• The chunkier ratatouille is superb served really hot with a simple bowl of brown rice, yoghurt and a generous handful of chopped fresh herbs.
  • The ratatouille is also fantastic with fish. Place two piece of white fish in foil, sprinkle some halved olives and a squeeze of lemon, then cover in a generous helping of the ratatouille. Oven roast for 20 minutes and enjoy a fab meal for two.
  • Try a few spoonfuls on top of steamed asparagus. Sprinkle the dish with parmesan, grill for 2 minutes and serve with rocket leaves.

Versatile Veggies_4

To make this batch I used:

  • A tablespoon of coconut (or olive oil)
  • 4 garlic cloves
  • A large white onion
  • 3 red peppers
  • 1 large aubergine
  • 1 large courgette
  • A handful of small tomatoes
  • 3 large carrots
  • 2 tablespoons of tomato puree
  • 2 tablespoons of good quality balsamic vinegar
  • a teaspoon of oregano
  • 400ml of passata or chopped tomatoes
  • Low salt vegetable stock cube
  • Salt and pepper to season

To make:

  1. Chop the vegetables neatly into cubes.
  2. Fry the onions and garlic in the oil until soft before adding all the remaining vegetables.
  3. Add the herbs, puree, balsamic, passata and stock cube.
  4. Bring to the boil and then reduce the heat right down, pop on a lid and leave to simmer for a good 45 minutes or so. The dish is ready when the vegetables are soft and tender. Add more water if needed, gauge the liquid based on how thick you want the ratatouille.
  5. Blitz up half, then store what you need in airtight jars and freeze the rest in bags.

Versatile and very scrummy veggies.

Enjoy x

Turkey and spinach mini burgers

I’m currently trying out various new ideas and recipes on the whole family. The objective is to find some new ‘dinner winners’. Tasty and healthy food that we can all enjoy. The top recipes will be rolled into our family favourites and called upon when we need a trusted result.

Like a lot of families, we can be really fragmented in terms of the food and times that we eat. It’s not unusual during the week for us to have three different meals at three different times. I appreciate we can’t completely change that. However I am on a mini mission with my Project Dinner Winner to increase the common ground. The key things:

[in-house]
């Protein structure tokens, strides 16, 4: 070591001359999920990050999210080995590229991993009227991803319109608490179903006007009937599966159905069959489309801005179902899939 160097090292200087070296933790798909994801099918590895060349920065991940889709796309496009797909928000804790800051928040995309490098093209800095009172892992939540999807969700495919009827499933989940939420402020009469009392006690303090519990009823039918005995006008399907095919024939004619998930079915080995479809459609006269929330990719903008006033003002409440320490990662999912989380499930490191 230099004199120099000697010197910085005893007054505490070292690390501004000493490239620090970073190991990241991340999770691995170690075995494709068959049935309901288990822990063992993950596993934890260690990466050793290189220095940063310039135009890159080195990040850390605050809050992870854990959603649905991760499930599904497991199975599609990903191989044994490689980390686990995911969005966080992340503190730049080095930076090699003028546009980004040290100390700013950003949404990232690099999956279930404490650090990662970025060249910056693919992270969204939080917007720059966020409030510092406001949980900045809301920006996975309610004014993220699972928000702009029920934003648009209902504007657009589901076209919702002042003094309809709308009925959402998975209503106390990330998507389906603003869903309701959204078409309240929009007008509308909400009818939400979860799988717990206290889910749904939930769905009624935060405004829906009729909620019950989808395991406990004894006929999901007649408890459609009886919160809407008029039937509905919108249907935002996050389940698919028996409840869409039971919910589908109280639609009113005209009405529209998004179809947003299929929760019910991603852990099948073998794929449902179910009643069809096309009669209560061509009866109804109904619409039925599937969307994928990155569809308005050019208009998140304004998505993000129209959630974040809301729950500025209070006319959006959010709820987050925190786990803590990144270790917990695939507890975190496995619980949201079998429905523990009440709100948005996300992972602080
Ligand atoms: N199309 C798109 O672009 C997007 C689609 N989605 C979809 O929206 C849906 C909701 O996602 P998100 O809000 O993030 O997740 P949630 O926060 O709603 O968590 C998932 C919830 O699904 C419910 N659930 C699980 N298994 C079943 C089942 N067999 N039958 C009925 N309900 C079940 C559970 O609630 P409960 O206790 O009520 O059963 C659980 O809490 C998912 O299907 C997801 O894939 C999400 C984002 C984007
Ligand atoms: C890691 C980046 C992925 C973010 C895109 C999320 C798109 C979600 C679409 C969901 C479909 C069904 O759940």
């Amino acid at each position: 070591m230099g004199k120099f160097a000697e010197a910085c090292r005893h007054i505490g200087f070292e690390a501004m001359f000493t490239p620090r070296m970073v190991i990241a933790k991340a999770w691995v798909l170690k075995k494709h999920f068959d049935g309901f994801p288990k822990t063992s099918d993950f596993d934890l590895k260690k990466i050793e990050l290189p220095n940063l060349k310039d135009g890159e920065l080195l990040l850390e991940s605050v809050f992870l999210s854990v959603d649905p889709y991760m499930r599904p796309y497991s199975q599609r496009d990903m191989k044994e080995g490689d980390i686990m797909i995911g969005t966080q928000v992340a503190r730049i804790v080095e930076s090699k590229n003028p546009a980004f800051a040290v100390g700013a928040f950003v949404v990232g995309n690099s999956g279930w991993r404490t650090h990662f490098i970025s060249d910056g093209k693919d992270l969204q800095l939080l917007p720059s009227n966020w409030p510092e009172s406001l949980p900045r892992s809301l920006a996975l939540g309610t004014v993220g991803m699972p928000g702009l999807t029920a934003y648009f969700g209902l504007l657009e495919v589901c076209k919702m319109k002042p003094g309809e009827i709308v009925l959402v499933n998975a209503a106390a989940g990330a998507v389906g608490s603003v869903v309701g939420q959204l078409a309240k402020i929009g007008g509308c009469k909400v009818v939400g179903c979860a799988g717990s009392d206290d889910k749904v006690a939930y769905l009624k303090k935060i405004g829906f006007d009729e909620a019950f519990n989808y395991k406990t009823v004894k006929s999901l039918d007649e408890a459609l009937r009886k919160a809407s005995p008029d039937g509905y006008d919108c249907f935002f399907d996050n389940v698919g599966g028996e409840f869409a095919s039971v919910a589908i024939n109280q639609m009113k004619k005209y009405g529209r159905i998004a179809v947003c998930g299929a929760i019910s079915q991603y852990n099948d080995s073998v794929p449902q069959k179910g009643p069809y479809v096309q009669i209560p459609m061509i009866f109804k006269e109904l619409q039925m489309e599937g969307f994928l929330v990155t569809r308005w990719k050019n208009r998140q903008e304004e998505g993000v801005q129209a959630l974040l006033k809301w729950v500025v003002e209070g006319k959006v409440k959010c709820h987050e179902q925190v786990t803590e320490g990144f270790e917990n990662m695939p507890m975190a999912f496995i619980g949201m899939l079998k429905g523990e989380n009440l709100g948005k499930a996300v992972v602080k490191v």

1. The meals all have to be healthy and nutritious, made from unprocessed foods
  2. They have to be easy to make and ideally freezable too
  3. They have to taste great

So first up, these flavoursome little mini burgers. They’re incredibly tasty, jam packed with goodness and very simple to make.

The ‘big people’ version served with garlic roasted cauliflower, broccoli and chickpea:

Mini burger 2

The ‘little people’ version served with melted cheese and smiley face vegetables:

Mini burger 3

To make around 20 mini burgers (each around 75 calories) you will need:

  • 2 tablespoons of oil plus a little to brush before cooking
  • 1 medium onion
  • 2 cloves of garlic
  • 400g turkey
  • 1 grated carrot
  • 200g spinach
  • 120 g of gluten free/regular oats (or 100g breadcrumbs)
  • 2 eggs
  • 1 tsp oregano
  • 1 tablespoon balsamic

And here’s how:

  1. Fry the onion and garlic in the oil till translucent and soft.
  2. Add the vegetables, balsamic and oregano and reduce on the heat till the spinach has completed wilted down and most of the liquid has evaporated (this is important for the consistency of the burgers).
  3. Once cool use a hand blender or food mixed to blitz up the mixture so that there are no big chunks left.
  4. Then in a separate bowl mix together the oats, turkey, eggs.
  5. Combine both sets of ingredients in the mixing bowl with a spoon. The mixture will be pretty moist, not as firm as a classic burger, but stable enough to shape.
  6. Make individual balls (each approximately 25/30g) and gently pat into neat dinky burgers. You can make all the burgers and fridge/freeze the ones you don’t need at this stage, or just freeze the mixture you don’t need.
  7. Brush the ones you’re making with oil on both sides and gently fry until golden brown. Don’t blast them on too high a heat or they’ll char pretty quickly.
  8. Once browned, pop them in an oven at around 180 degrees c for about 15 further minutes.
  9. You can then add cheese and grill, or serve up with salad and roasted vegetables. Try adding some crunch to the plate as the burgers are soft in their texture.

The vegetables shown here were easy to make. Just chop cauliflower and broccoli into small florets and a garlic clove into slivers. Lay on a tray with a handful of chickpeas. Brush them all with olive oil and sprinkle with salt and pepper. Roast till they start to change colour and the garlic has gone crispy. They add some good texture and a nice punch of garlic to the plate too. I’d definitely recommend having a go.

Mini burger 4

The tough critics here gave these mini burgers a clean plate thumbs up. I hope these work out well for others too.

Majestic Masala

This is a sublime curry. Defined by its subtle layering of spices, this dish is perfect for a Saturday night in. Even better when there’s enough left to develop, savoured as a heartwarming Monday supper.

Masala with lamb_4

Masala with chickpea and spinach_5

My husband first learnt this one on a cookery course with Prett Tejura back in England. (more on Prett’s cookery school). To achieve the carefully balanced layers it’s important to source good spices, measure the ingredients correctly and follow the method carefully.